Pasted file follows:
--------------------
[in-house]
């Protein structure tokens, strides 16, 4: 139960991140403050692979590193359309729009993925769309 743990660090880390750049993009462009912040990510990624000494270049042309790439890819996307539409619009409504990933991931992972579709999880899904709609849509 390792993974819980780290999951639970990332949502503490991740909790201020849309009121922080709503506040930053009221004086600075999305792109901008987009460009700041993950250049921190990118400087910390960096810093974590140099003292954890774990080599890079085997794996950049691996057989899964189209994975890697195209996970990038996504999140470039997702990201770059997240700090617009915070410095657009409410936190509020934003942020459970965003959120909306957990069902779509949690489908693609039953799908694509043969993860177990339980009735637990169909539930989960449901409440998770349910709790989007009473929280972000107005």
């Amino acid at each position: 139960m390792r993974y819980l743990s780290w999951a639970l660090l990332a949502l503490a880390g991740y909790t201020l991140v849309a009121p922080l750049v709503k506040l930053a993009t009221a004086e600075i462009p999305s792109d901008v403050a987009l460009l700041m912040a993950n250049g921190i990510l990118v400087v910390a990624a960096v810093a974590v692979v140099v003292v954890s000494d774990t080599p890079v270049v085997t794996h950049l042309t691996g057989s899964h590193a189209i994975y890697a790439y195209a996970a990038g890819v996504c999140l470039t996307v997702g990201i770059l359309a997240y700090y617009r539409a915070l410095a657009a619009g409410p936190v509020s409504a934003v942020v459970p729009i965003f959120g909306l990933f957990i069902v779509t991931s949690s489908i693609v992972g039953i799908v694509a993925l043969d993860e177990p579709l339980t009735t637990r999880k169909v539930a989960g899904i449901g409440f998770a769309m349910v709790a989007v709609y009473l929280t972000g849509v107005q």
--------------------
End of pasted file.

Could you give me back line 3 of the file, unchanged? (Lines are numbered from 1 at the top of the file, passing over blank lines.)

């Amino acid at each position: 139960m390792r993974y819980l743990s780290w999951a639970l660090l990332a949502l503490a880390g991740y909790t201020l991140v849309a009121p922080l750049v709503k506040l930053a993009t009221a004086e600075i462009p999305s792109d901008v403050a987009l460009l700041m912040a993950n250049g921190i990510l990118v400087v910390a990624a960096v810093a974590v692979v140099v003292v954890s000494d774990t080599p890079v270049v085997t794996h950049l042309t691996g057989s899964h590193a189209i994975y890697a790439y195209a996970a990038g890819v996504c999140l470039t996307v997702g990201i770059l359309a997240y700090y617009r539409a915070l410095a657009a619009g409410p936190v509020s409504a934003v942020v459970p729009i965003f959120g909306l990933f957990i069902v779509t991931s949690s489908i693609v992972g039953i799908v694509a993925l043969d993860e177990p579709l339980t009735t637990r999880k169909v539930a989960g899904i449901g409440f998770a769309m349910v709790a989007v709609y009473l929280t972000g849509v107005q």